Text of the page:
Boston Collegiate juniors get taste of workforce life

BCCS student Tayvian DePina is pictured with Todd Whelan from Stoughton-based HVAC company JC Higgins. Photo courtesy BCCS

Last month, members of the junior class at Boston Collegiate Charter School completed a two-week long internship in a professional setting as part of the school’s Collegiate Skills Program.

Through the program, students choose an internship at a site relevant to their career interests and complete 55 hours of on-site, hands-on work, gaining important experience in a professional environment and a better understanding of their career and college major options.

The Mayhew Street-based school sends its students all across Boston to work at corporations, small businesses, hospitals, government offices, and nonprofits. As an institution centered around college preparation, BCCS considers its internship program, started over a decade ago, an integral part of the curriculum.

“This internship program is a capstone to the BCCS student experience and is a vital component of our school’s mission to prepare each student for success in college and beyond,” said Shannah Varón, executive director of BCCS. “Studies have shown that the vast majority of companies believe that high school students with internship experience have a competitive advantage when applying for college-level internships and full-time jobs.”

In an interview with the Reporter last week, a handful of BCCS students discussed their experiences with their respective internships.
Sarah Purvis, 17, of Mattapan, said her two weeks with Fidelity Investments got her thinking about her future.

“Just being able to learn more about the stock market, and, like, the difference between a stock and a actually really excited me to invest into a company,” she said. “I’m not old enough to do it yet – I have to wait until I’m 18. But I’m definitely thinking about putting the extra money that I have on a disk so that I can get more interest back, and so when I turn 18, I’ll have more money to invest.”

Another student, 18-year-old Tayvian DePina of West Roxbury, interned with Turner Construction. He said he was about “50 percent sure” he wanted to enter the construction field as a carpenter. But after seeing firsthand the different jobs performed on a Turner construction site, he said he can picture himself more clearly in a similar setting.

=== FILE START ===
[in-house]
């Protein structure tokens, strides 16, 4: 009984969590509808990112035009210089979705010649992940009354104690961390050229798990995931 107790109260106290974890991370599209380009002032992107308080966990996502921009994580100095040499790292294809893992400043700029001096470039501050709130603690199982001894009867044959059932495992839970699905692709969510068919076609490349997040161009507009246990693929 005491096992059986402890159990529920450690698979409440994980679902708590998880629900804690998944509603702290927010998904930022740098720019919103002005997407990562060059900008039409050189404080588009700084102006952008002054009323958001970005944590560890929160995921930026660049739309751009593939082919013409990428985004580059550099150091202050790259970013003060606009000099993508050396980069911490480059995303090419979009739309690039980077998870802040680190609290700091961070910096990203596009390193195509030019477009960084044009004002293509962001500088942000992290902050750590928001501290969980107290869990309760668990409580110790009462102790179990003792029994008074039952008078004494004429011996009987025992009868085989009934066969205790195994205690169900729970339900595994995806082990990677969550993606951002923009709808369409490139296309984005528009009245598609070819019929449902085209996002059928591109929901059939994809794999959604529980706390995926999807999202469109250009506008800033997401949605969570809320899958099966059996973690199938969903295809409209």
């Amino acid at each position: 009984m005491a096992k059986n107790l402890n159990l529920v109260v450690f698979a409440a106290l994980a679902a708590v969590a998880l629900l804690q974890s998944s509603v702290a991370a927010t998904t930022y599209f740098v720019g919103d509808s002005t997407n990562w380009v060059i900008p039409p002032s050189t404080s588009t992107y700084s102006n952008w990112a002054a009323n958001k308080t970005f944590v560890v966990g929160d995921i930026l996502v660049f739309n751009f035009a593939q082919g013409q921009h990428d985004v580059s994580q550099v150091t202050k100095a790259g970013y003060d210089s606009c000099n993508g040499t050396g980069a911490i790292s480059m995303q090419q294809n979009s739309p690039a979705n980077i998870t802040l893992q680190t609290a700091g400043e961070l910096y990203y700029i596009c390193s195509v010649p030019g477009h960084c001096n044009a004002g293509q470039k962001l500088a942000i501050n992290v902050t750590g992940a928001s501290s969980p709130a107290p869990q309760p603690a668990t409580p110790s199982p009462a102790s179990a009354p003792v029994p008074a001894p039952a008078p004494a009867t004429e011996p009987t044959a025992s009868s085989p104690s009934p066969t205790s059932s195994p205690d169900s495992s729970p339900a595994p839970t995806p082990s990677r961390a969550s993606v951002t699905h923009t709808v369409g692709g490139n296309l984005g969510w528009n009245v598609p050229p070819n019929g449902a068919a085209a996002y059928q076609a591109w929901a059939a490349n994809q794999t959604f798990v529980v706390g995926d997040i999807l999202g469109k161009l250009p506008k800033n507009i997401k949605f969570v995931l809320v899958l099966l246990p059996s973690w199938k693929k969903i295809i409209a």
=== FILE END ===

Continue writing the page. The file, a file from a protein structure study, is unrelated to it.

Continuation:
“When I first went, it felt like home,” he said. “I met carpenters, I met laborers, I met pipers, I met a lot of different people, I got to do some hands-on definitely pushed me more to go down that route.”

Stephen Jimenez of Dorchester got a taste of the legal world as an intern with the Suffolk County DA’s office, where he says he got to spend a good deal of time in the courtroom observing arraignments and trials. Jimenez, 18, said the experience wasn’t necessarily reflective of what you see on shows like “Law and Order.”

“You see the basic trial on TV but it’s actually more than that,” explained Jimenez. “It’s more formal. The judge really controls the room and the prosecutors have to listen to what they say.”

Jimenez added that being in a busy courthouse setting taught him the importance of time management. “One second you’re in an arraignment, the next second you gotta go to a trial. So, you have to start budgeting your day out so you don’t waste time and you aren’t late for anything, ‘cause judges really hate when you’re late.”

Katie Crowley, a junior from West Roxbury, interned with Grove Hall-based nonprofit Freedom House, where she sat in on board meetings and helped to plan a youth involvement program.

“Everyone there was so welcoming,” said Crowley. “They set aside time for us to ask questions about how they all ended up there and it was interesting just to see the different career paths that everyone took.”

In addition to valuable life experience, BCCS college counselor Sarah Miller said that the school’s internship program can provide big boosts elsewhere, particularly on college applications.

“As a counselor who has worked in college admissions, (I know) that this piece is going to actually be much more important than they realize now; when it comes time to apply to colleges, it’s huge,” said Miller.

Having those workplace hours on their record can sometimes push a candidate over the top, she said, even if their test scores or GPAs are subpar.

Resume-building aside, the program is also meant to be fun for students, who get a break from their normal academic routine and a chance to experience one or two perks of office life.

For Purvis, the Fidelity offices proved eye-opening in this regard. “There was free coffee, hot chocolate, and tea all the time!” she gushed.